When you're looking at a cold reading, ask yourself three questions about the scene: What do I want? Where is the power? Where is the love? Not all three will be relevant to every scene, but they will be most of the time. If you don't know the context of the scene, ask. If there isn't an opportunity to ask, make up your own. Any context is better than none at all.
Remember that pimps, whores, gays and lesbians, and people with disabilities are all people too. In other words don't resort to silly clichés when you play someone unlike you. Don't play the "blind," play the man. Don't play the "hooker," play the woman. Play these characters as people, not "types," and the director will be impressed. Ask the same questions as with any character -- what do they want, etc.
If you're reading a scene with another person, think about how you can make the other person look good -- this will calm your own nerves since your focus will now be off yourself, it will make you look to the director like a you're really generous actor, and it'll make the other actor relax a bit, making the whole scene work better.
Generally, don't use an accent or dialect unless you ask first if the director wants one. And don't do it unless you can do it well.
No matter what, be flexible. If the music director asks you to vocalize higher or lower than you're comfortable, do it. If the director or music director asks you to try your song again, only this time in a different style or with a different attitude, do it. If the director asks you to try a reading in a different way, do it. No excuses, no expressions of disbelief, no nervous giggling, just do it.
Don't try to memorize the reading they've given you. They don't care how fast you memorize. Don't make them think you're more interested in memorizing than exploring character. It's a reading. They expect you to use the script. They won't be impressed if you don't.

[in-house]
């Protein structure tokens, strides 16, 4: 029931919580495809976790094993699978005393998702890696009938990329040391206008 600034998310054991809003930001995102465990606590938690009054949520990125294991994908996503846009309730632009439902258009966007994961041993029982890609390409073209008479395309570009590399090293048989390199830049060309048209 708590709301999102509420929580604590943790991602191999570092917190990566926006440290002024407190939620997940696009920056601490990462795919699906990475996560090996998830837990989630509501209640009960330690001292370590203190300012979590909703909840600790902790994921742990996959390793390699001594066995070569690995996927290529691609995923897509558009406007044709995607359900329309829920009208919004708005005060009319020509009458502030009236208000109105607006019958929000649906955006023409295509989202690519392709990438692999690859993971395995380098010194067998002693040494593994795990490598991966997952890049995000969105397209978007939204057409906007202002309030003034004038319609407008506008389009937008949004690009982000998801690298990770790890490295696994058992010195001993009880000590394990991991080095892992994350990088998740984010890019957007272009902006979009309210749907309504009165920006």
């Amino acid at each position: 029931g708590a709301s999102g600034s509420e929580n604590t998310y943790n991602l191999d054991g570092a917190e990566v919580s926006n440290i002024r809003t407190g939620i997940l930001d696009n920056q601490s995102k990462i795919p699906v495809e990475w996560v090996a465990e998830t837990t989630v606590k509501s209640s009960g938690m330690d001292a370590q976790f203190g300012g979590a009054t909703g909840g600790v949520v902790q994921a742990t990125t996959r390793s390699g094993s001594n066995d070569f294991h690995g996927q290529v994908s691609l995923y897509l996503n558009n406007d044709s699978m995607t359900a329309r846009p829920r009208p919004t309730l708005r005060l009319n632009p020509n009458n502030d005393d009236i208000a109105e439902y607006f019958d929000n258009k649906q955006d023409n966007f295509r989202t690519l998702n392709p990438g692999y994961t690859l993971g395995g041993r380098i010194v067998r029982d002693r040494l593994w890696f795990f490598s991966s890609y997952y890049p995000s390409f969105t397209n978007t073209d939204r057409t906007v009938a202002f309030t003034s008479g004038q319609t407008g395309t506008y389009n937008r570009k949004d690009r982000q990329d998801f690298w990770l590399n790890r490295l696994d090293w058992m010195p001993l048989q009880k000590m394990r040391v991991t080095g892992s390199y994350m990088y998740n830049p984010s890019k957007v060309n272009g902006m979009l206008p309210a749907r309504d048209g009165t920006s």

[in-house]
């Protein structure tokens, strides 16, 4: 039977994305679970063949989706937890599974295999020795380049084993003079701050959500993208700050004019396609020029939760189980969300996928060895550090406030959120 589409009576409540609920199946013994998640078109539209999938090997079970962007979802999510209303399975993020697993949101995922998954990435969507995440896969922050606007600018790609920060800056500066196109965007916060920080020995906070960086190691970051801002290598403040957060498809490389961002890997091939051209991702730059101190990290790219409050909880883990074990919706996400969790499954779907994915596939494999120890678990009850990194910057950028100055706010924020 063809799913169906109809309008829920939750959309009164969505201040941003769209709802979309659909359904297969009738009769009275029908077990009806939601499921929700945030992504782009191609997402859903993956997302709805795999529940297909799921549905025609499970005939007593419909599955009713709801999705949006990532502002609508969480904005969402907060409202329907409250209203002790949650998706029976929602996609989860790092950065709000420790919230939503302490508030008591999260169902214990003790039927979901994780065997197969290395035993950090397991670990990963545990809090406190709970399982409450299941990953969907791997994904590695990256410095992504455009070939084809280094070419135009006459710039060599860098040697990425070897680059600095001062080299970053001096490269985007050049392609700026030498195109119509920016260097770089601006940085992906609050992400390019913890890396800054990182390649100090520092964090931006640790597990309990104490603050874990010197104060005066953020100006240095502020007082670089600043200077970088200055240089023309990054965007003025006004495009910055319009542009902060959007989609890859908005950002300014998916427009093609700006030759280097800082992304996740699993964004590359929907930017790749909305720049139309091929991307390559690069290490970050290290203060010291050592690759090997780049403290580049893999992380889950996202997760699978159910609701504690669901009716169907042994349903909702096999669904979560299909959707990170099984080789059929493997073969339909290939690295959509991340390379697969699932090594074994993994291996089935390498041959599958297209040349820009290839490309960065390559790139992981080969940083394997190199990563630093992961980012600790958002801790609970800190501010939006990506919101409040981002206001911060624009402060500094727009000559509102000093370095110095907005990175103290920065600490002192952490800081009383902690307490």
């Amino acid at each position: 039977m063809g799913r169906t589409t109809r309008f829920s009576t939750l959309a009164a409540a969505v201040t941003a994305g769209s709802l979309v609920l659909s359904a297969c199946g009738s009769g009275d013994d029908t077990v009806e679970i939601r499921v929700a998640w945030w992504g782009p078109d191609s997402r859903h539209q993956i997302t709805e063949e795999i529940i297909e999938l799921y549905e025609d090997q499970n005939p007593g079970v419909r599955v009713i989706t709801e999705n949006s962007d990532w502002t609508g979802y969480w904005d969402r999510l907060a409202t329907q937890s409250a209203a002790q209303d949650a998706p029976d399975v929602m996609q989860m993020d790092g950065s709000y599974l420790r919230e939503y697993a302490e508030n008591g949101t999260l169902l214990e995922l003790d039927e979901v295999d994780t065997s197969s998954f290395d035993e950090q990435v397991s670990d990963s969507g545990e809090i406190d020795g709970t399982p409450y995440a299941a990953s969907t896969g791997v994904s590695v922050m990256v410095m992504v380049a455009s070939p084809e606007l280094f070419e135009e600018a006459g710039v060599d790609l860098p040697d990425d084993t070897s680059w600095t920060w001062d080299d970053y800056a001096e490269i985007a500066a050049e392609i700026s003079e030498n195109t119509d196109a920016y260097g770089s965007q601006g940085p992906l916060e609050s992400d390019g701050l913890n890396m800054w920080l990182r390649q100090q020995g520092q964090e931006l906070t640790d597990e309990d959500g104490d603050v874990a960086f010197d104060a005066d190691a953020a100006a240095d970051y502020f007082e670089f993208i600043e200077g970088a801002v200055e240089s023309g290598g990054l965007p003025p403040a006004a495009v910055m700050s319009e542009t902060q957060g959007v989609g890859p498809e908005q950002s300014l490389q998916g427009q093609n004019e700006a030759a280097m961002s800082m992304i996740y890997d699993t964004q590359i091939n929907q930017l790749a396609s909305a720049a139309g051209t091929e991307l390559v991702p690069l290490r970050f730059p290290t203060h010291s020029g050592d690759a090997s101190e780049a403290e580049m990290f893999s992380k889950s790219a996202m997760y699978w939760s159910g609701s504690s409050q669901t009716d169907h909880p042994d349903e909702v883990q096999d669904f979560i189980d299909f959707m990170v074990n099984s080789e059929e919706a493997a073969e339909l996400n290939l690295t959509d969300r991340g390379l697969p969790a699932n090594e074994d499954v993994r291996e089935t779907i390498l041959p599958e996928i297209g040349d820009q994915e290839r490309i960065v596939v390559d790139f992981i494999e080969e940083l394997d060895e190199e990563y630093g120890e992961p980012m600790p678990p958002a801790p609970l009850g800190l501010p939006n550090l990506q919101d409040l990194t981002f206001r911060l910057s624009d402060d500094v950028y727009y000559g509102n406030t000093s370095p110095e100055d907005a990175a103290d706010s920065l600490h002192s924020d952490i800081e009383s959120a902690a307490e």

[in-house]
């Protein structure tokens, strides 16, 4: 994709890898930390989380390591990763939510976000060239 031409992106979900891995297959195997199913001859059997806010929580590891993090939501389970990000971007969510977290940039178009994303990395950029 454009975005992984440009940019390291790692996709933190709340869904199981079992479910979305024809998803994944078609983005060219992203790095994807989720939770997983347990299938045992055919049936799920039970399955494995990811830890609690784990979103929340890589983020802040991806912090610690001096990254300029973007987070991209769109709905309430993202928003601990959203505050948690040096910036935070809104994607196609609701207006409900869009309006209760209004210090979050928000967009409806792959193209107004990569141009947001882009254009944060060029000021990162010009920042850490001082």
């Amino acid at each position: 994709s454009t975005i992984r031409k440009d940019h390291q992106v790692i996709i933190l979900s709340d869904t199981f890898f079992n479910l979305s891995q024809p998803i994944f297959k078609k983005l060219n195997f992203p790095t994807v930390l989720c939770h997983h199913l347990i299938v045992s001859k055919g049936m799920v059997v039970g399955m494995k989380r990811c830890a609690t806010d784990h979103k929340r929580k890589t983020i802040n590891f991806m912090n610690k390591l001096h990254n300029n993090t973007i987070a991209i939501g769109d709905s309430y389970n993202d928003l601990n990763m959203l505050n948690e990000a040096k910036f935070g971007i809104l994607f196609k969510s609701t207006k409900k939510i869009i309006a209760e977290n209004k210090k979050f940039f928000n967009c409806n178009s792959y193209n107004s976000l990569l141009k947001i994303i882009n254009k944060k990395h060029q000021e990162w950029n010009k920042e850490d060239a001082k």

If you've read this far, you're about to learn the Great Secret that all great auditioners know -- instead of focusing on how you do, how to get that part, how to impress the director, make it your goal to "make his/her day." Find a song or monologue he doesn't know that will delight him. Make him laugh when you come in and again when you leave. Tell him you saw his last show and loved it. Directors hate auditions almost as much as actors do -- make this arduous task a little less hellish for the director and the others running the audition and you'll be remembered. And you'll also feel better yourself...
And don't forget to thank the director -- AND THE ACCOMPANIST -- on the way out.After the Audition
When the cast is announced, don't be depressed or angry if you weren't cast or didn't get the part you wanted. It's hard to be rejected, but you have to remember that being cast is only partly about how good you are -- it's also about whether or not you are appropriate for the roles they need to fill. You might be the best actor and/or singer they've seen, but if you're totally inappropriate for the characters they need, they can't cast you.
And don't ask the director (or anyone else) why you weren't cast, unless you really want to know. Some directors won't like being put on the spot that way; others will be okay with it. But be prepared to take some criticism and don't argue about that criticism.We also recommend these blog posts about auditioning: Why You Didn't Get Cast
For more great advice on auditioning, read Michael Shurtleff's excellent book Audition: Everything an Actor Needs to Know to Get the Part, or the book Thank You Very Much: The Little Guide to Auditioning for the Musical Theatre by Broadway producer Stuart Ostrow.
If you've got any other good words of advice, e-mail them to New Line and we'll add them to the list.